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Destination of Leavers from North East Universities 2008-09

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					Destination of Leavers from North East Universities 2008-09
October 2010

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This briefing paper provides details of the destination of leavers from the North East of England’s five universities
during the 2008/09 academic year. Specifically, the briefing paper highlights the current activities and employment
destinations of all leavers (Section 1), First Degree leavers (Section 2) and leavers who have entered employment
(Section 3). In discussing these key themes, attention is also given to examining the destination of leavers in relation
to domicile, gender, mode of study, level and nature of qualification gained, subject, location of employment,
occupation and industrial classification. The briefing note concludes with a short summary of its key messages.

A lack of available information means that the report is unable to comment on the destination of leavers from the
region’s universities that have studied a Foundation Degree. Nor, for similar reasons, is the report able to say
anything about the number of leavers from the region’s universities that stay within the region to work or undertake
further study.

Unless otherwise stated, all of the information discussed and presented here is drawn from the Higher Education
Statistics Agency’s (HESA) 2008/09. Destinations of Leavers from the Higher Education (DLHE) dataset, which
includes information on all leavers and those that responded to HESA’s annual DLHE survey. Access to this dataset
was gained using HESA’s own Higher Education Information Database for Institutions (heidi) service. The scope of this
dataset and how it has informed the different sections of this report is discussed below.


1. All Leavers2

        23,450 students completed their studies and left the North East’s five universities during the 2008/09
         period. Over three-quarters of these leavers had studied on a full-time basis and 95% were UK domiciled.
        62.7% of all leavers had a First Degree, 15.6% had an Other Undergraduate qualification, 21.7% had a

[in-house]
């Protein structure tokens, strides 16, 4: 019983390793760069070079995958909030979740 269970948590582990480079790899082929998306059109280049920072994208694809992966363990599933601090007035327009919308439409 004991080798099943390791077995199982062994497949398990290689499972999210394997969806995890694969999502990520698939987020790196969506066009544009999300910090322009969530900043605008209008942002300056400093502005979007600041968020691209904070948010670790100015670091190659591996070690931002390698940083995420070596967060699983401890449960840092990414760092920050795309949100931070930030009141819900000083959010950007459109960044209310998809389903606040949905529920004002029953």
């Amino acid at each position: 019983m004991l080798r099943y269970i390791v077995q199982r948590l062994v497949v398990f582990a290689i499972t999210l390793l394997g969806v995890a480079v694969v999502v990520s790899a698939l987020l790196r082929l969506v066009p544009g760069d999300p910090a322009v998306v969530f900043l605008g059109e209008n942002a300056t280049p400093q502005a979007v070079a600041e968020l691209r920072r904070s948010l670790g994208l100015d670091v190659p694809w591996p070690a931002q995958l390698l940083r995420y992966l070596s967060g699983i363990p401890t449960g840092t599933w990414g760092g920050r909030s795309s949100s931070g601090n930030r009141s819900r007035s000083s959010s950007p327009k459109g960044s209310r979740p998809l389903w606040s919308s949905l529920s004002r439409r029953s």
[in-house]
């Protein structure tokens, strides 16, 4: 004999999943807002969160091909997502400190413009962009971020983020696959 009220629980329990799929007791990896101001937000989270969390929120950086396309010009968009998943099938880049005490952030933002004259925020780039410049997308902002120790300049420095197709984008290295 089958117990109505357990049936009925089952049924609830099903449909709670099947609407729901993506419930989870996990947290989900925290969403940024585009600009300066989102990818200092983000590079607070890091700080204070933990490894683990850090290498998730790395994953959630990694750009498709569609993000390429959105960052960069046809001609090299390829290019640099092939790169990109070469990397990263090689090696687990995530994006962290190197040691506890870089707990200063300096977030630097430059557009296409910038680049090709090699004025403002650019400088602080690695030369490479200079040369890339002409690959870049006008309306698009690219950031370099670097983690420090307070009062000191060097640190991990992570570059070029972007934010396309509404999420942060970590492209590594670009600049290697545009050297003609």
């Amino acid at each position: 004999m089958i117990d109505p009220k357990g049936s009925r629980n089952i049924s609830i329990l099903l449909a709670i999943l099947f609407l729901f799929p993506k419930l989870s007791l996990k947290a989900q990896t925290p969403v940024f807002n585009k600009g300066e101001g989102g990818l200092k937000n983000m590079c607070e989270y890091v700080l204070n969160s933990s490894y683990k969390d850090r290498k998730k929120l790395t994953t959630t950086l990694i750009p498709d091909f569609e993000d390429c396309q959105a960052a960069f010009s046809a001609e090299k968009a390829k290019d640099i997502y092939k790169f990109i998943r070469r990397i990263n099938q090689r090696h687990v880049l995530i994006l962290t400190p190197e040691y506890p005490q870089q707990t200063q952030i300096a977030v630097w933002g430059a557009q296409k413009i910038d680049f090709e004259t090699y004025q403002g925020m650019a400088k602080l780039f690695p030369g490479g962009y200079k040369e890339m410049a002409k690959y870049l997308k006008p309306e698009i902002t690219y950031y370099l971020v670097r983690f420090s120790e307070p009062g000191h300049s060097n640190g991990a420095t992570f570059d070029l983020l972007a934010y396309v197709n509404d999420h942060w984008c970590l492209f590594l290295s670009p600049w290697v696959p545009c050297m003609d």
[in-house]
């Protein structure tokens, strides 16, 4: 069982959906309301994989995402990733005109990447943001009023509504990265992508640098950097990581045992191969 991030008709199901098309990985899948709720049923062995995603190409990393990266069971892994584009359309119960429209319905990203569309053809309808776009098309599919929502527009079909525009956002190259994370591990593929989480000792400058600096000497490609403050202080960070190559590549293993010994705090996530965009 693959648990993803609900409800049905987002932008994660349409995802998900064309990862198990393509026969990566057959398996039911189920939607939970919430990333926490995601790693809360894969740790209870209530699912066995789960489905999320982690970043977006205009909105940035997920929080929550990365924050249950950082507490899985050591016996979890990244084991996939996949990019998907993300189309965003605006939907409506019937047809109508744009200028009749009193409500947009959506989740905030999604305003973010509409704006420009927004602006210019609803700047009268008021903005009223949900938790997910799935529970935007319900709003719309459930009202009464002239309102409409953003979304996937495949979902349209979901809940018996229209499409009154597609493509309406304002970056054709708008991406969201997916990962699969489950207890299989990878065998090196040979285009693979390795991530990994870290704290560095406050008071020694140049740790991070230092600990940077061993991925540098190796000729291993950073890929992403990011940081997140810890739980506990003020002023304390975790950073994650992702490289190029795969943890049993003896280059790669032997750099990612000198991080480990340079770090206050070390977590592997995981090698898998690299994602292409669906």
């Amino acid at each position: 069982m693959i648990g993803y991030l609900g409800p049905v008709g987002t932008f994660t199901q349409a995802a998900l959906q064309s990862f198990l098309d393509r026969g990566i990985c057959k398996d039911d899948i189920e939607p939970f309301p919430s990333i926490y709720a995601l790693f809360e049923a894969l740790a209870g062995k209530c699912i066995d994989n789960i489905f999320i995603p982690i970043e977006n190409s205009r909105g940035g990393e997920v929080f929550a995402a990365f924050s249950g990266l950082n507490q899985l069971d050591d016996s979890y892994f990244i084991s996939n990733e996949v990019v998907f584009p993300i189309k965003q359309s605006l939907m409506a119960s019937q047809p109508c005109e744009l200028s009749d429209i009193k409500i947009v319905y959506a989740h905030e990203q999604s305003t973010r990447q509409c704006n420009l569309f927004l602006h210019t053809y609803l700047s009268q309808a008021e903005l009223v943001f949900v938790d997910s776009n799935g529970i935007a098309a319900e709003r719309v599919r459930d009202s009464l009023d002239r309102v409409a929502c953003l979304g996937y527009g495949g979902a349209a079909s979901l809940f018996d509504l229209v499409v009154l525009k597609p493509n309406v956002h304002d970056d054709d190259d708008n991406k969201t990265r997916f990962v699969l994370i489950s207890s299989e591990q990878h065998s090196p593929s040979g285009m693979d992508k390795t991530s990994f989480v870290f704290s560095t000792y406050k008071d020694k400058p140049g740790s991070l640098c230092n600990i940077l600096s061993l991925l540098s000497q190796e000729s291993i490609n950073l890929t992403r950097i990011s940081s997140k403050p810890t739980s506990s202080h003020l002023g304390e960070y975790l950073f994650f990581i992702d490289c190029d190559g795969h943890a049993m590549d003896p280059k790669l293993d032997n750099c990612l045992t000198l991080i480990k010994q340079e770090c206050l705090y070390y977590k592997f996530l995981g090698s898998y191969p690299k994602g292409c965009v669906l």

Postgraduate qualification and 1.7% had a Doctorate.
        The subject groups with the largest number of leavers were Subjects Allied to Medicine (12.1%), Education
         (11.4%) and Biological Sciences (11.1%). Over a quarter of all leavers had studied one of the ‘strategically
         important’ Science, Technology, Engineering and Maths (STEM) subjects.



1
  These are Durham University, Newcastle University, Northumbria University, University of Sunderland and Teesside
University.
2
  This section of the report is based upon data extracted from HESA’s DLHE Target Population data set which includes
information on all full-time and part-time students who obtained the ‘relevant qualifications’ during the reporting period
1st August 2008 to 31st July 2009. Excluded from the DLHE Target Population dataset, which is collected annually by HESA
from all publicly funded higher education institutions (HEIs), are leavers that have studied for a professional qualification or
an undergraduate diploma/certificate other than a Foundation Degree, HND, DipHE, HNC and CertHE. The data set also
excludes information on higher education (HE) qualifications obtained by students at further education colleges and other
private/independent HE colleges. For further information and a full list of the ‘relevant qualifications’ that are included in the
2008/09 data set see HESA (2010) Destinations of Leavers from Higher Education in the United Kingdom for the Academic
Year 2008/09, HESA SFR 148 .
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       72% of all leavers were in employment , 16.5% were in further study only and 7.2% were assumed to be
        unemployed.

       Of those leavers in employment, 69.5% were in full-time paid work (including self-employment) only, 14.4%
        were in part-time paid work only; 1.8% were in voluntary/unpaid work only and 1.4% were in work and
        further study only.

       Information on the activity and employment destination of Foundation Degree leavers from the region’s